Footprints that date back about 200 million years were discovered in India’s Thar Desert and were made by three different dinosaurs. The prints, which were found in Rajasthan’s Jaisalmer district close to Thaiat village, were made in the sediment of the seashore to the Tethys Ocean. This proves that the three-toed carnivorous dinosaurs did in fact inhabit the western part of the state millions of years ago during the Mesozoic Era.
The three dinosaur species that made the footprints were Eubrontes cf. giganteus, Eubrontes glenrosensis, and Grallator tenuis. The prints belonging to the Eubrontes cf. giganteus and Eubrontes glenrosensis species measured 35 centimeters (13.8 inches), while the one made by the Grallator tenuis was only 5.5 centimeters (2.2 inches).
In an interview with The Hindu, Virendra Singh Parihar, Assistant Professor, Jai Narain Vyas University, Jodhpur, stated that the three species were all types of theropods. Theropods were bipedal dinosaurs and the ancient ancestors of more than 9,000 of today’s birds. In fact, they were quite similar to modern birds as they had three toes and air-filled hollow bones. Some theropods had feathers and even built nests for their eggs. They were fast and agile which helped them to hunt.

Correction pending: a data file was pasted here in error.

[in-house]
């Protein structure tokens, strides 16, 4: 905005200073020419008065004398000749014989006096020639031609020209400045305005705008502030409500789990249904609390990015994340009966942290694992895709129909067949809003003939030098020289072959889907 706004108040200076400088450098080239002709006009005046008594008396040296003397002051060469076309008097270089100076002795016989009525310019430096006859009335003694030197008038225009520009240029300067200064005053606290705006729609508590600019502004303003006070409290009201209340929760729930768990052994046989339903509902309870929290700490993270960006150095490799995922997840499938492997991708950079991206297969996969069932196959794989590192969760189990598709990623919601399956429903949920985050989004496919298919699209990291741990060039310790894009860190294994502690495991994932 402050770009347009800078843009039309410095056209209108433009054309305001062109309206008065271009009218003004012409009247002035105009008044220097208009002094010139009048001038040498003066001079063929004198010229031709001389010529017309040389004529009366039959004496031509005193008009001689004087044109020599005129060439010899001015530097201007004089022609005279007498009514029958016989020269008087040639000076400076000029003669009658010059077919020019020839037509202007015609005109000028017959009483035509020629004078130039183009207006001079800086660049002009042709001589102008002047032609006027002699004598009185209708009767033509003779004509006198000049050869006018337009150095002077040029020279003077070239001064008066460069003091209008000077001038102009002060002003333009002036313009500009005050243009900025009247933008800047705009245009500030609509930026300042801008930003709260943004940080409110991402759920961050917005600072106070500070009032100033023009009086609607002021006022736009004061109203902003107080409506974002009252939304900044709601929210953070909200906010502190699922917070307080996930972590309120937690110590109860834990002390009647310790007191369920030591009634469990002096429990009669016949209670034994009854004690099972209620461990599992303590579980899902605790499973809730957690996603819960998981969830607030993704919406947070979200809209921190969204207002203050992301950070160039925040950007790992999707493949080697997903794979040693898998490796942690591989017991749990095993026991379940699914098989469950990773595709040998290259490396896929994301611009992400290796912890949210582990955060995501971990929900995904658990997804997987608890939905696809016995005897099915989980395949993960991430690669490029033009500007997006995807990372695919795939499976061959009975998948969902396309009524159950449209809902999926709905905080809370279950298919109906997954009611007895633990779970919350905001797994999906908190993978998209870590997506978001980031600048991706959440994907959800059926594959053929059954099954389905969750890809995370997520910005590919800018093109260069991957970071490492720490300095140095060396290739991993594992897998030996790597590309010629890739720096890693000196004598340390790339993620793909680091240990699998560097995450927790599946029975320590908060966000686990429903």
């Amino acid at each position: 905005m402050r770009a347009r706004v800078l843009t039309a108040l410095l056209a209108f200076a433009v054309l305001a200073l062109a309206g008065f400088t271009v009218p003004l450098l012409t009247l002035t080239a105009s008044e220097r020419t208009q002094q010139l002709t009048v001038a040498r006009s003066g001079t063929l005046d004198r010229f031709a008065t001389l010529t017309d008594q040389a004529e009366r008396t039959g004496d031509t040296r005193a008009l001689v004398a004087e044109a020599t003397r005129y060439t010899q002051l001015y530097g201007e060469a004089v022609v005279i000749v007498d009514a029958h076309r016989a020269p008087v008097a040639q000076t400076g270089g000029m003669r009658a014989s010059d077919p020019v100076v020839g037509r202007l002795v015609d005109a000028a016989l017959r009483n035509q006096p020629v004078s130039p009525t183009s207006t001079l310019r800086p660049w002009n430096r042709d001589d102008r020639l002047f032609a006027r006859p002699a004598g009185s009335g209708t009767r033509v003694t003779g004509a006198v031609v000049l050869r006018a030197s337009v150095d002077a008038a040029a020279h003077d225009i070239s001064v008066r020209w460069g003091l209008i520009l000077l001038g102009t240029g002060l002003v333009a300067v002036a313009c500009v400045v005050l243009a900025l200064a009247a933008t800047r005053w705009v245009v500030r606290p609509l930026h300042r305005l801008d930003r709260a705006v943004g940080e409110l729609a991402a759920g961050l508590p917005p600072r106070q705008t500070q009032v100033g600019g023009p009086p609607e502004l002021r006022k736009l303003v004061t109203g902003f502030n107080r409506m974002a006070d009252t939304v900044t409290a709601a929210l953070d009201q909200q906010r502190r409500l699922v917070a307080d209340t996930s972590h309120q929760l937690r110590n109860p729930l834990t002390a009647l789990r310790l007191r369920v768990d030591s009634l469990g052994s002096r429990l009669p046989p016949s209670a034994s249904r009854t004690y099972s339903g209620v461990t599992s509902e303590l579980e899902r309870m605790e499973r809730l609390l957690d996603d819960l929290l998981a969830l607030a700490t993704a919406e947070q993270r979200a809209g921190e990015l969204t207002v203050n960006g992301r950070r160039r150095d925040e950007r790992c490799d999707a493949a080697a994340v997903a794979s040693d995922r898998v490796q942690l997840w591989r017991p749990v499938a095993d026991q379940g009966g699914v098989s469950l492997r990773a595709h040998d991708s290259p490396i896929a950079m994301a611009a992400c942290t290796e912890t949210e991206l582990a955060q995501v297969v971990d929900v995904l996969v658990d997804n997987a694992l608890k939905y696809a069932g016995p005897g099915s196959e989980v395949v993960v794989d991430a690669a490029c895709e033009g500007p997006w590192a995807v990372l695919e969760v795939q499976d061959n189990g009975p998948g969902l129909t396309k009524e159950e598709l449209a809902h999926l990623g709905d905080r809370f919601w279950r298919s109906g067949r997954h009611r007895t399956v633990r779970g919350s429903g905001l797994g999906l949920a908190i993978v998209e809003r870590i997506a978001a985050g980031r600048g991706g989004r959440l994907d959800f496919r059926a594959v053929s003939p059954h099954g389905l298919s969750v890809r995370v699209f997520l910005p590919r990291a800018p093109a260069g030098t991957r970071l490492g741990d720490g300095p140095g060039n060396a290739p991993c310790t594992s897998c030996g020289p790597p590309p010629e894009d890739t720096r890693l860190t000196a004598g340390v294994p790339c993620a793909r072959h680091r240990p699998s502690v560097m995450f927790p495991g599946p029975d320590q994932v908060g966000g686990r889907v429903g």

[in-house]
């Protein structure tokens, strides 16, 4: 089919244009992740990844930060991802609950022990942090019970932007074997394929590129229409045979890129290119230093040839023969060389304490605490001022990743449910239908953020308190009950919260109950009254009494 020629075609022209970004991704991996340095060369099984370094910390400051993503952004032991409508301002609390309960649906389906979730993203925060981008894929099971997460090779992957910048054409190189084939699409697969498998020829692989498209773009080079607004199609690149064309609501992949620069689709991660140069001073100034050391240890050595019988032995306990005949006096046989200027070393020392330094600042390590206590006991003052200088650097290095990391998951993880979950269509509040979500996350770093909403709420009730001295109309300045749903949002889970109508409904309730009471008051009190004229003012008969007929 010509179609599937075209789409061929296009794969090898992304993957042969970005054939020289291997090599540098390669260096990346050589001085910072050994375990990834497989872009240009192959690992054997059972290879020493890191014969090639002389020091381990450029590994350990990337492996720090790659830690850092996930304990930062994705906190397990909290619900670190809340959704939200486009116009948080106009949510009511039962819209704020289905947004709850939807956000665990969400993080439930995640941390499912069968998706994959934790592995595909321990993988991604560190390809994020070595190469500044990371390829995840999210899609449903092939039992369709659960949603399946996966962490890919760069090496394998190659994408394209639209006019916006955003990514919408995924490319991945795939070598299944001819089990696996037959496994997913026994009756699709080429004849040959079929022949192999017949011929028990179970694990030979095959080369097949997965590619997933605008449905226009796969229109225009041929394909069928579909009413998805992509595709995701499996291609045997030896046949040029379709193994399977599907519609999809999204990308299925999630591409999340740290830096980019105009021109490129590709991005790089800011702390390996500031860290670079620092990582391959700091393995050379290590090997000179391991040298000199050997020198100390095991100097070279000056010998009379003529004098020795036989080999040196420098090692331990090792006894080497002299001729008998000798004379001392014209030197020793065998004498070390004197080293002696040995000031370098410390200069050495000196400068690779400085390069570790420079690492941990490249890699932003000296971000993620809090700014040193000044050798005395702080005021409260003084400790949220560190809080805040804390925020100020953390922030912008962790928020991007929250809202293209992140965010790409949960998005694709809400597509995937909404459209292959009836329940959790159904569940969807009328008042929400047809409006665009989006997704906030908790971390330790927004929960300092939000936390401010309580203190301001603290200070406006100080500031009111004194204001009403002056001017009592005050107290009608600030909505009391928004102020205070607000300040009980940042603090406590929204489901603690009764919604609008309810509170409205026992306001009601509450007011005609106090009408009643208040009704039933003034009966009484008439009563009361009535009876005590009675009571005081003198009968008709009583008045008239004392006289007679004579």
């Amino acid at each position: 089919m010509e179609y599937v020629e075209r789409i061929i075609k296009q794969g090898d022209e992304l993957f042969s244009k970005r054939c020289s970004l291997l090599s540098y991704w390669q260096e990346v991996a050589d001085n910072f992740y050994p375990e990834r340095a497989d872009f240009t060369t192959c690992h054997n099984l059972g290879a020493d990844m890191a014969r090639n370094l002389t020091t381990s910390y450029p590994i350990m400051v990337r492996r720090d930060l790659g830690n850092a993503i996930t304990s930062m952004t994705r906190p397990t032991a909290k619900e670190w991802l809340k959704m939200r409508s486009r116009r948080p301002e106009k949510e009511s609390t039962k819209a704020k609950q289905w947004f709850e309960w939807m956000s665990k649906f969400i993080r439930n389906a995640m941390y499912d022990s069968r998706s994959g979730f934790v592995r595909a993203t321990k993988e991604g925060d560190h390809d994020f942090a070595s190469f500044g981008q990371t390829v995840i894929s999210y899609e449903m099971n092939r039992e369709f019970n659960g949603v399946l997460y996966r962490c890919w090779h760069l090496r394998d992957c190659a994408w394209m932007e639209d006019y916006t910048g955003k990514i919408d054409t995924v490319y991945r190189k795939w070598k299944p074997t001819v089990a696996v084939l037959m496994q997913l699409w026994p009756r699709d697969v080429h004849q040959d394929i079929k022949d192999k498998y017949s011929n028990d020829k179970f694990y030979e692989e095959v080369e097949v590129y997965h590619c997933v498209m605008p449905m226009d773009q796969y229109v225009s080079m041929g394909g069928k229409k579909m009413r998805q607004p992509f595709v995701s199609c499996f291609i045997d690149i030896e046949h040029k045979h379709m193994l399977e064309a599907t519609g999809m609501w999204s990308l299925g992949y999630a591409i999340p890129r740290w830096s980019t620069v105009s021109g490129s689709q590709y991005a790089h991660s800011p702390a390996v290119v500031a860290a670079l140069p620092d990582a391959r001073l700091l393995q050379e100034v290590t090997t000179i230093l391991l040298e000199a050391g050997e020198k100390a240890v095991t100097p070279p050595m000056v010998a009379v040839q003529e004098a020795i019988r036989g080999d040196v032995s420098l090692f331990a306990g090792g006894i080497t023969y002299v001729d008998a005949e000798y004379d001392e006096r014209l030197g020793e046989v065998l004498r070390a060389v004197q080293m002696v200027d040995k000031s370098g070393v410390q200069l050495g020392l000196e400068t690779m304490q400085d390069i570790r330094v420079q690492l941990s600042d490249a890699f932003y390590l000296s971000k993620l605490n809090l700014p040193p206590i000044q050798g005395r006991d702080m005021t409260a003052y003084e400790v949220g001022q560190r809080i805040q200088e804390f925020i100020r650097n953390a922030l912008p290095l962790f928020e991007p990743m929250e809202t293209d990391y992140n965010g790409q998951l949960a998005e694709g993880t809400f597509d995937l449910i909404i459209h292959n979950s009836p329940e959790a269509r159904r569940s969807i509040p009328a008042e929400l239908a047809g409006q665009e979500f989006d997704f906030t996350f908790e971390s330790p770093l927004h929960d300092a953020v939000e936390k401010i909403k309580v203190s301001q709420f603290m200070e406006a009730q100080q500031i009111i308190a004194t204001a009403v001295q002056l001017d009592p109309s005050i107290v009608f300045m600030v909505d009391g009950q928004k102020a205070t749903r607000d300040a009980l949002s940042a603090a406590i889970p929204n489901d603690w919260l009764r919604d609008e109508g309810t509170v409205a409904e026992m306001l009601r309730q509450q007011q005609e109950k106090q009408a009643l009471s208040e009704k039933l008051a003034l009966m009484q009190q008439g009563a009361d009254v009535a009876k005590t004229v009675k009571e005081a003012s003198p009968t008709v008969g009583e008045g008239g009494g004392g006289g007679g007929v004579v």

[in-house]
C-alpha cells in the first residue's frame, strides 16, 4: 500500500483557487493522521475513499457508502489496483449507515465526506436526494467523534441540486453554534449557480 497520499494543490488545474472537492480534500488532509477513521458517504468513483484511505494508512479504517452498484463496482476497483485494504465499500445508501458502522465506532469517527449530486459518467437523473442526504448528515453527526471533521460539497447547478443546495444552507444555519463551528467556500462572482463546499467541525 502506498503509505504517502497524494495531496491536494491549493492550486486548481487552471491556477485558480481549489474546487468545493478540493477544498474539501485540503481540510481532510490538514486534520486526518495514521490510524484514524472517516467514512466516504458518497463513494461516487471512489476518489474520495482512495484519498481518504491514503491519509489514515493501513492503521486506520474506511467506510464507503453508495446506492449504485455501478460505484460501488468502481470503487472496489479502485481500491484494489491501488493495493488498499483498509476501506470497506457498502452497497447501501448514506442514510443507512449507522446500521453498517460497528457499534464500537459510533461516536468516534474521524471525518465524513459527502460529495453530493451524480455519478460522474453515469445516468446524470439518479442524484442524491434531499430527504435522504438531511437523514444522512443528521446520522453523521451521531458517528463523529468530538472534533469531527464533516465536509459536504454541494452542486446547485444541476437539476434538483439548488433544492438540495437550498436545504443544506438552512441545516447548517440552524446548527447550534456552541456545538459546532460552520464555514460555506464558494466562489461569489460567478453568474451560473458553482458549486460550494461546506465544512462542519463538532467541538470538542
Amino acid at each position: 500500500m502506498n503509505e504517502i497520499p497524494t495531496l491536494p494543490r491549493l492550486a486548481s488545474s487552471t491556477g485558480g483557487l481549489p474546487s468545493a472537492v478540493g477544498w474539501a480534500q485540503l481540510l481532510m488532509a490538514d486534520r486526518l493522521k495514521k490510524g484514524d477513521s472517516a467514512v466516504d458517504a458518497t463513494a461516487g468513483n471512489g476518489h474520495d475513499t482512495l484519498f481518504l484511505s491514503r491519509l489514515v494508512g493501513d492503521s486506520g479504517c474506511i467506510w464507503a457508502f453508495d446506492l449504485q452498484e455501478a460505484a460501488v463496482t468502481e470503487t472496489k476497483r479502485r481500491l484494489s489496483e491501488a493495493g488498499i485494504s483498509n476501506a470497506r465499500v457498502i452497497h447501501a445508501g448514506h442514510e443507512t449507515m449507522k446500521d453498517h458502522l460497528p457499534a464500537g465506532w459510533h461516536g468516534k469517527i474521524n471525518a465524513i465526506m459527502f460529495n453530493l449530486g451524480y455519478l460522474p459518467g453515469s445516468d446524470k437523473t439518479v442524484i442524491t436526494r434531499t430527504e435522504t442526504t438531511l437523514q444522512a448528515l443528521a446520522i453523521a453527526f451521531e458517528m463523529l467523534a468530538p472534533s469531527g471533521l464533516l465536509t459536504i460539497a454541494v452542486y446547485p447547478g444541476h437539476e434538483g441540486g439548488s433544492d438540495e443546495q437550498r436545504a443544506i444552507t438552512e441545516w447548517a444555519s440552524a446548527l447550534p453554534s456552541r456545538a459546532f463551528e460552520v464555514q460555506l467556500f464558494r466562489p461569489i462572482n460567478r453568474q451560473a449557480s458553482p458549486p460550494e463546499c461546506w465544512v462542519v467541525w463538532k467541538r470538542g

Both of the Eubrontes species were believed to have measured between 12 and 15 meters in length (39 to 49 feet) and weighed between 500 and 700 kilograms (1,102 to 1,543 pounds). The Grallator tenuis, however, was much smaller and about the same height as a really tall human, measuring about two meters tall (6.6 feet) and three meters in length (9.8 feet).
The climate in the region where the dinosaur prints were found was different millions of years ago. Geochemical analysis revealed that the environment in which the dinosaurs lived in was seasonal to semi-arid (this means that it was dry but they did receive some rain) and the researchers also believe that the sea levels changed numerous times during the early part of the Jurassic Period (this was around the same time that the prints were made).
This is hopefully just the first of many more dinosaur-related discoveries in the region as stated by Dr. Parihar, “It is just the beginning of the findings of dinosaur remains in Rajasthan. More discoveries of dinosaur fossils will be made in the near future.” I look forward to seeing what more they will find.
A picture of the footprints can be seen here.
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